09/11/11 — Legislators: Year of key decisions

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Legislators: Year of key decisions

By Steve Herring
Published in News on September 11, 2011 12:58 AM

The Wayne County Chamber of Commerce's Legislative Breakfast Friday drew a full house of spectators, but only three legislators -- including one drafted from the audience.

Sen. Louis Pate, R-Wayne, and Rep. Efton Sager, R-Wayne, who were joined by Rep. Jimmy Dixon, R-Duplin, reviewed the recent session and promised that the belt tightening and budget cutting aren't over yet.

Moderator Dr. Ed Wilson told the audience that Dixon had attended as a guest, but have been "prevailed upon" to offer comments as well.

Pate said the turnout at the Goldsboro Country Club was an indication of the interest in what the state is doing and in what local legislators are attempting to do to help the area as well as the rest of the state and its citizens.

"When we took office in January, the state had a $2.5 billion hole in its budget," he said. "That is a very frightening figure and something had to be done. Regardless of who went into power, something had to be done about our budget situation. We have had to make some very gut-wrenching calls and decisions. We have had an impact on public education, the community colleges, our public universities and our private colleges and universities.

"We have had very tough decisions we had to make in health and human services and right down the line through everything that the state is involved in. It has been some of the most torturous times that I can recall in state government. We are not done yet, but I hope that we are beginning to see some fruits of all of these labors so that our state will be turning around and your lives will be turning around."

Pate said he sits on an oversight committee that will look at how state plans for health and human services are being met because "we had to take some bold steps."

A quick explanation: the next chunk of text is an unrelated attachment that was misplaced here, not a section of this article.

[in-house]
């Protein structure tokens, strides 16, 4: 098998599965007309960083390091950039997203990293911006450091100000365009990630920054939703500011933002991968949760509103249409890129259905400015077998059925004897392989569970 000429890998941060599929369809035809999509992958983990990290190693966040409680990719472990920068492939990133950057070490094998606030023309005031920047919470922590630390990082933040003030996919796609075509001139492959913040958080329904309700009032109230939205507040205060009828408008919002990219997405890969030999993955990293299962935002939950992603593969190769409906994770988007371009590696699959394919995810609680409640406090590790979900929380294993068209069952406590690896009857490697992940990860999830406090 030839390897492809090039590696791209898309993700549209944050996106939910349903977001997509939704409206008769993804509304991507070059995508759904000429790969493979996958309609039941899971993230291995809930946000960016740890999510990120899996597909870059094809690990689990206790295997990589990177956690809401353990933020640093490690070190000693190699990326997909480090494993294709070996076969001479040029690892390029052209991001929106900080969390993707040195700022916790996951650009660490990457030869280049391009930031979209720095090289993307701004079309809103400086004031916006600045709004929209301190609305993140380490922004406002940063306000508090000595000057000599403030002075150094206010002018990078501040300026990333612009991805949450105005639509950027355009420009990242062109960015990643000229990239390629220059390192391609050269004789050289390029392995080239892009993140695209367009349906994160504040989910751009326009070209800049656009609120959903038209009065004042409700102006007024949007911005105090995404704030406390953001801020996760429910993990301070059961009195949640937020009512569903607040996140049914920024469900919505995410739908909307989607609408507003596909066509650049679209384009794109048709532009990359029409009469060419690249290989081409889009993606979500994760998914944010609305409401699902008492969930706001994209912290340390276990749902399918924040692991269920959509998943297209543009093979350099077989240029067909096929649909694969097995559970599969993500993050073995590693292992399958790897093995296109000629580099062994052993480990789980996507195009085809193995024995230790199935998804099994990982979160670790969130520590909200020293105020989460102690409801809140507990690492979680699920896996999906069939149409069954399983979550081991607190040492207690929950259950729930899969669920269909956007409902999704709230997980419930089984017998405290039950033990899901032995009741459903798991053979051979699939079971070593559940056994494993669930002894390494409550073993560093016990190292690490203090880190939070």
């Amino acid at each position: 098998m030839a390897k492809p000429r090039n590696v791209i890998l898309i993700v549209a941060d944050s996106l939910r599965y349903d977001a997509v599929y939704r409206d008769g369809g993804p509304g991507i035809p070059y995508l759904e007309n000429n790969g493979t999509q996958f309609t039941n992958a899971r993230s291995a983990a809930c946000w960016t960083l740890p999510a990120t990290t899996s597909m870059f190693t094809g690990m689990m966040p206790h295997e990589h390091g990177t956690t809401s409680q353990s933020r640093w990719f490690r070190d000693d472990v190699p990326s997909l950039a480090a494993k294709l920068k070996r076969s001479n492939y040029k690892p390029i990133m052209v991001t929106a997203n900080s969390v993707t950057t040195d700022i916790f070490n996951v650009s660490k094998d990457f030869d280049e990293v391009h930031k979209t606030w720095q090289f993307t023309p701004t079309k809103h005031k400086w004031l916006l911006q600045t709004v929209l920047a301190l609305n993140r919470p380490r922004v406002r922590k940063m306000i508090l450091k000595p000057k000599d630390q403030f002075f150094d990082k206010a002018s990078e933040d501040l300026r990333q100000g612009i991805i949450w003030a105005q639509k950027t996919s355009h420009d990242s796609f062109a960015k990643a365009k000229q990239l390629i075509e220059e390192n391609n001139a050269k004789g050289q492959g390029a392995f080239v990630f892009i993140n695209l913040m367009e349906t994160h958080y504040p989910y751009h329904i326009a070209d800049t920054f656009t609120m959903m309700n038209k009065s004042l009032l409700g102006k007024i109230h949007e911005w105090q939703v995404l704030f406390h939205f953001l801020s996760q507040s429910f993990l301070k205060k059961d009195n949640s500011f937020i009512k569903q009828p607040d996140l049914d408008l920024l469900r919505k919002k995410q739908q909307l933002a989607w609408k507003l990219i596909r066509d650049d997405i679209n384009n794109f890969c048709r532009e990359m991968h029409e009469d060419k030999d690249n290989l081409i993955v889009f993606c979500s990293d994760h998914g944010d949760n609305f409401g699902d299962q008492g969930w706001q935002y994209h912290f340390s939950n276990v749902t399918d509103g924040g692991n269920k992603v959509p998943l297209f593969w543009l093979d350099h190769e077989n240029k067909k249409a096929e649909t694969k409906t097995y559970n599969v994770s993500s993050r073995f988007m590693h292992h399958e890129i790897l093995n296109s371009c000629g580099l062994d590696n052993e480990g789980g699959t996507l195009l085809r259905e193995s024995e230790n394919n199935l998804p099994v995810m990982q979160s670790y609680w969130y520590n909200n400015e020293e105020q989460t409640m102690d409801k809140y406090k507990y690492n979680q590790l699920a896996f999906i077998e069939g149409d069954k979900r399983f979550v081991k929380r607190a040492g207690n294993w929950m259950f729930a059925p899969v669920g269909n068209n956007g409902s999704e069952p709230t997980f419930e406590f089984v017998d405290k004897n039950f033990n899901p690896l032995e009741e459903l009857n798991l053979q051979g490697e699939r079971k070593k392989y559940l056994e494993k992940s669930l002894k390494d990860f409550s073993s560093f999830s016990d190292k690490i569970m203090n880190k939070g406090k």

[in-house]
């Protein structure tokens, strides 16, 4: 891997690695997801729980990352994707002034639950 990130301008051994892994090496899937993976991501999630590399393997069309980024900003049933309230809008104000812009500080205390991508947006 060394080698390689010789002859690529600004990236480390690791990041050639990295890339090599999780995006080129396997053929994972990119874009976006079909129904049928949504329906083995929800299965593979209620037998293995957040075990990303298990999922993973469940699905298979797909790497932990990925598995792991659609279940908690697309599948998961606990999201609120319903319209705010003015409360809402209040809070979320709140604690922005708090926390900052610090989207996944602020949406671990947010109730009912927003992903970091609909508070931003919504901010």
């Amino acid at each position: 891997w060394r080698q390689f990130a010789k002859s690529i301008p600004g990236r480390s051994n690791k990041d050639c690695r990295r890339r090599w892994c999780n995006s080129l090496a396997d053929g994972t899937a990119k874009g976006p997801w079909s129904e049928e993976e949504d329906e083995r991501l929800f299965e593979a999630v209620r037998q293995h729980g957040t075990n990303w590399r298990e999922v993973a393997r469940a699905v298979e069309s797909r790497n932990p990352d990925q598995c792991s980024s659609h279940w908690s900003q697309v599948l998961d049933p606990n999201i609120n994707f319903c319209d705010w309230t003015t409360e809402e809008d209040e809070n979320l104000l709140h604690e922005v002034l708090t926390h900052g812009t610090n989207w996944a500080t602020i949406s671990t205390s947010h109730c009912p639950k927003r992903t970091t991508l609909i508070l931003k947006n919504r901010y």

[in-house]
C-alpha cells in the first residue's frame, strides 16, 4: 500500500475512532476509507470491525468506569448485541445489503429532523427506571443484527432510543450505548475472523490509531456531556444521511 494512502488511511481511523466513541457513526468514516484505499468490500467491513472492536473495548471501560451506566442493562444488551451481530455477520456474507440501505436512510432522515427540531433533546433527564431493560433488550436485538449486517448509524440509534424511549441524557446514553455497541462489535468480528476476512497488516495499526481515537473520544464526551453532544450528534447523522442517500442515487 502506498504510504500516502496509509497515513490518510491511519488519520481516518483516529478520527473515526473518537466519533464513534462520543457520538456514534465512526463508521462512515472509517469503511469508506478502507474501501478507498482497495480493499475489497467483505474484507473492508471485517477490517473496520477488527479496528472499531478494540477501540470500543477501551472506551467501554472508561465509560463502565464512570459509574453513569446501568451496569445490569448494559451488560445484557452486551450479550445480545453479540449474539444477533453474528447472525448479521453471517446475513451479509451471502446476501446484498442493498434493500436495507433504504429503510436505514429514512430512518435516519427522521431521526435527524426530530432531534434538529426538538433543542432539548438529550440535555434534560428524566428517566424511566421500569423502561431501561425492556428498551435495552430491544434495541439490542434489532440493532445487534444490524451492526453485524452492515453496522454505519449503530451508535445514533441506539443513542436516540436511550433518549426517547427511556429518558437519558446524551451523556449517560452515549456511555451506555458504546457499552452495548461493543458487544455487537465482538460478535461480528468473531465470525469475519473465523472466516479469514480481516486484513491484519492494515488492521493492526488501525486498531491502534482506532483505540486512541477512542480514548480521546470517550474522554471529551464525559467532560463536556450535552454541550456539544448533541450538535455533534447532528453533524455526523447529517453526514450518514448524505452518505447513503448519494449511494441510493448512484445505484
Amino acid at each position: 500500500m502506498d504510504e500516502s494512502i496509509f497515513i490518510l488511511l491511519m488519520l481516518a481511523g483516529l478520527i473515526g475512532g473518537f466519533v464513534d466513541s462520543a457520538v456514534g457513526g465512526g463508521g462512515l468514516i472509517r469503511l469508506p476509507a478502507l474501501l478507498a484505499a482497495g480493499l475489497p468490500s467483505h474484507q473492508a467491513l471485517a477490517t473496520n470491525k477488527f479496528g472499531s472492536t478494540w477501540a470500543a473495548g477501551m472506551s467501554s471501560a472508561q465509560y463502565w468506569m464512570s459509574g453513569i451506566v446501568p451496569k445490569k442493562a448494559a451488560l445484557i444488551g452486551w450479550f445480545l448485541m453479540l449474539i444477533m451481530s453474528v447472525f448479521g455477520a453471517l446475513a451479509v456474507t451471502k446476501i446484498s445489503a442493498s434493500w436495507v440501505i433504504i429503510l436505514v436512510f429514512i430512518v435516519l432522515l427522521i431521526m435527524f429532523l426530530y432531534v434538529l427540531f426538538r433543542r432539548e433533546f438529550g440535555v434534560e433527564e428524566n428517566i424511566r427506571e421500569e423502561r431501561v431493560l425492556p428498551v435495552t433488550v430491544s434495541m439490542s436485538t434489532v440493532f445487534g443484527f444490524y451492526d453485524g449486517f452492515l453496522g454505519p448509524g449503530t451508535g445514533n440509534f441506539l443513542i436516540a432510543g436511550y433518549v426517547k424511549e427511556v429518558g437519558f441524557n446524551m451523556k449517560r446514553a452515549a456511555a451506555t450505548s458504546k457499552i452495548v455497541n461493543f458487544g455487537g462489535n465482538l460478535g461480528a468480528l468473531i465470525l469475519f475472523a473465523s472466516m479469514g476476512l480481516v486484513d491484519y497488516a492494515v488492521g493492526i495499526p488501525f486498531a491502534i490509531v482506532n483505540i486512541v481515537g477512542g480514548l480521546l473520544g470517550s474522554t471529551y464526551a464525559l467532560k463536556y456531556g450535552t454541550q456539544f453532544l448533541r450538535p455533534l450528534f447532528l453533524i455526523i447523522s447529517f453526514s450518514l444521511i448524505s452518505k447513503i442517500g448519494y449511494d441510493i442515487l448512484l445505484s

The budget has been in place for three months and lawmakers will follow it closely, he said.

Also important to the state is the job situation and an unemployment rate of 10.1 percent, Pate said.

"We have got to provide jobs for our people," he said. "My concept of that is that the state provides the infrastructure that is necessary for businesses to operate and then gets out of the way so that the smart entrepreneurs can figure out ways to run a business or open a business or hire new employees and let them run in a free enterprise system."

Sager said people do not realize how much lawmakers struggled over what could or could not be cut from the budget.

"I talked with somebody in education yesterday and they said, 'We are getting along fine.' They understand that some cuts had to be made and we just can't keep pouring in dollars that we don't have."

Sager said Republicans followed through on their promises to balance the budget and to do away with the temporary one-cent sales tax and a state surcharge on the corporate income tax.

He said many people had said the sales tax should have been left alone.

"Folks, it was said it was a temporary tax and we helped the governor keep her promise and it was taken off," he said. "Thank goodness we were able to override her veto."

The legislature also went through redistricting. Sager had maps of the proposed districts including the one that would place him and Dixon in the same district.

The two men said they are friends and that if that happened, their campaigns would be the "poster child" for how to conduct clean campaigns and would be one that people would be proud of.

However, Sager said he would not be surprised if the process was not completed on time for filing that begins in February. He said the districts probably would be tied up in court for some time.

Dixon said he would have to disagree somewhat with Pate about tough decisions.

"I didn't make any tough decisions in Raleigh," he said. "They were not tough at all to me because each time we came up with a critical situation a picture of my little grandchildren and your grandchildren came to mind.

"I am telling you that government was spending too much on too many things too often. It is time to rein in government. Government can't create jobs. Government needs to provide the opportunity for the business community to create jobs. My slogan is this: Use it up, wear it out, make it do or do without."

Dixon said the U.S. has become a wasteful and ungrateful society -- something that must change.